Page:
Is being the son of Randy Moss good enough to get a ticket to the NFL?
No. Not by itself.
Probably doesn’t hurt, though.
Moss moved around in high school but was still courted by many of the best colleges. He’s shorter, thicker and far shorter than his father which is why he’s been a tight end. He ended up at North Carolina State.
Moss only played for one season with the Tar Heels before electing to transfer out to LSU. By NCAA transfer rules, he sat out in 2017. Moss was eligible to play in 2018, but suffered a foot injury and received a medical redshirt. His only college season of any note came as a redshirt junior in 2019 when he ended with 47 catches for 570 yards and four touchdowns.
He did himself a giant favor by showing up in the Peach Bowl with four catches for 99 yards and a touchdown. In the National Championship game, he caught two more scores that allowed Joe Burrows to break the NCAA single-season record for touchdown passes. Moss had scored just once all year until the final two games.
Weight: 250 pounds
40 time: Did not run
Scoring those three touchdowns in the final two games and being the son of Randy Moss played into his decision to enter the NFL draft. Without those final scores and his claim to fatherly fame, his college stats are almost non-existent. He has some tools to be sure, but he isn’t riding a gaudy set of stats into the NFL.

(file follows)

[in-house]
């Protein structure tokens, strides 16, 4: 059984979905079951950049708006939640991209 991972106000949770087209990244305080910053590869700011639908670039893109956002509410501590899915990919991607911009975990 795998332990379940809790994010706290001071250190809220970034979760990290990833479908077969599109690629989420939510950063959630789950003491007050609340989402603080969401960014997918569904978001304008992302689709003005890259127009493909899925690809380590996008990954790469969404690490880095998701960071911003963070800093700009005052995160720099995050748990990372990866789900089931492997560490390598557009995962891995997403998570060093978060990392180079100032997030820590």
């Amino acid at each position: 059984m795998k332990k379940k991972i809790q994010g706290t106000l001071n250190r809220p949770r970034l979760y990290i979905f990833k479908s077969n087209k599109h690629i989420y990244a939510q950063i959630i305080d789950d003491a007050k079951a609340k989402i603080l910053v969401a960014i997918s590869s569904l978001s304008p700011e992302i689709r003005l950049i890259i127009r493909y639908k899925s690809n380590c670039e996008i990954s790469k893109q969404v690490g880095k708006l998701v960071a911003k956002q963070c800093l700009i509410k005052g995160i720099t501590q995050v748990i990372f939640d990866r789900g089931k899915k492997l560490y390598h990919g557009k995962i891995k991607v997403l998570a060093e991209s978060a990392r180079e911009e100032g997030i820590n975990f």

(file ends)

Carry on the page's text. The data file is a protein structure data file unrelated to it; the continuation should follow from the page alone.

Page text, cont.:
Moss was unable to participate in the NFL Combine when they found a Jones Fracture in his foot during medical exams. He is expected to be over the surgery by May at the latest but it points at a bit more risk since he missed the 2018 season from a foot injury as well.
|Year||Games||Catch||Yards||Avg.||TD||Runs||Yards.||TD||Total Yards||Total TDs|
*North Carolina State
- Built like a prototypical receiving tight end
- Great hands in traffic
- Outstanding run blocker
- Reliable target underneath
- Thick frame turns into power when blocking or receiving
- Competitive willing to bully defenders
- Continues to block downfield
- Benefitted with Joe Burrows record-setting year
- Can be slowed in press coverage
- Speed considered average at best
- Lack of quickness off the line or in routes
- Really just one college season in a prolific offense
- Durability issues with two significant foot injuries despite such a low volume of work in college.
He’s sure to attract attention with a father in the NFL Hall of Fame. Moss should be drafted in the second or third round as one of the earlier selected tight ends. He will be taken much more for his blocking skills – which are considered exceptional – than for his role as a receiver.
He can end up with a solid career in the NFL as an all-around tight end that offers both blocking and receiving skills. He lacks the burst or speed that many receiving tight ends possess, let alone his father. He’s likely to be drafted in bigger leagues on a whim as a “you never really know” kind of pick. But tight ends almost never produce many fantasy points as a rookie and Moss doesn’t project as likely to be more than average as a receiver in the NFL.
Moss can be a big benefit to the right team thanks to his blocking and overall competitiveness. But his value will be far higher in NFL terms than in fantasy terms.